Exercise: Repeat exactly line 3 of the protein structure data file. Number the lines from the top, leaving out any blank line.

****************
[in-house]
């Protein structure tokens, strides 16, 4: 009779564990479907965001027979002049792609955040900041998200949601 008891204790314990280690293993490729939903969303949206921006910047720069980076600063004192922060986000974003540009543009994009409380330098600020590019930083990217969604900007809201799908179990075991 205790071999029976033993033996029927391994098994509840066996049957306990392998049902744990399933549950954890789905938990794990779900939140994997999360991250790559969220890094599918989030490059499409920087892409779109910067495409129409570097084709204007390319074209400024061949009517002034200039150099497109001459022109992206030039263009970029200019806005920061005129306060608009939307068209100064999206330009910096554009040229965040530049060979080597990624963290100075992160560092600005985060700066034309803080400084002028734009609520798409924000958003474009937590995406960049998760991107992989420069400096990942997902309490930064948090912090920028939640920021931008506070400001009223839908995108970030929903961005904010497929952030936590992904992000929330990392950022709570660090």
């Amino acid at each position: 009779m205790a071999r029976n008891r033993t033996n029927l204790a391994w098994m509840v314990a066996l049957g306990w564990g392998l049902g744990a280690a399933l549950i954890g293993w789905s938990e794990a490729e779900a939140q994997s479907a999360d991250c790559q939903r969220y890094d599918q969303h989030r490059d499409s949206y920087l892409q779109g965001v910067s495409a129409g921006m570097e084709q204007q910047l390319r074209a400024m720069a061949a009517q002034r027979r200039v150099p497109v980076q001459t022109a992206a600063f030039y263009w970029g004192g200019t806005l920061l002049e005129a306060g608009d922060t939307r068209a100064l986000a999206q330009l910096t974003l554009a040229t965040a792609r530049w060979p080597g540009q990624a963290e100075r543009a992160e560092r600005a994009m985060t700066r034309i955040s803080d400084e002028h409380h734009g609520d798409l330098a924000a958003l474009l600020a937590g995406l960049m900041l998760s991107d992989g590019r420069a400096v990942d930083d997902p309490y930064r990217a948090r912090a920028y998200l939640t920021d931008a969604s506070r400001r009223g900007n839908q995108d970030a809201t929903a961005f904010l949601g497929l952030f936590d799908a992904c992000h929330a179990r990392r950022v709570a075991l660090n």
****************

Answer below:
């Amino acid at each position: 009779m205790a071999r029976n008891r033993t033996n029927l204790a391994w098994m509840v314990a066996l049957g306990w564990g392998l049902g744990a280690a399933l549950i954890g293993w789905s938990e794990a490729e779900a939140q994997s479907a999360d991250c790559q939903r969220y890094d599918q969303h989030r490059d499409s949206y920087l892409q779109g965001v910067s495409a129409g921006m570097e084709q204007q910047l390319r074209a400024m720069a061949a009517q002034r027979r200039v150099p497109v980076q001459t022109a992206a600063f030039y263009w970029g004192g200019t806005l920061l002049e005129a306060g608009d922060t939307r068209a100064l986000a999206q330009l910096t974003l554009a040229t965040a792609r530049w060979p080597g540009q990624a963290e100075r543009a992160e560092r600005a994009m985060t700066r034309i955040s803080d400084e002028h409380h734009g609520d798409l330098a924000a958003l474009l600020a937590g995406l960049m900041l998760s991107d992989g590019r420069a400096v990942d930083d997902p309490y930064r990217a948090r912090a920028y998200l939640t920021d931008a969604s506070r400001r009223g900007n839908q995108d970030a809201t929903a961005f904010l949601g497929l952030f936590d799908a992904c992000h929330a179990r990392r950022v709570a075991l660090n």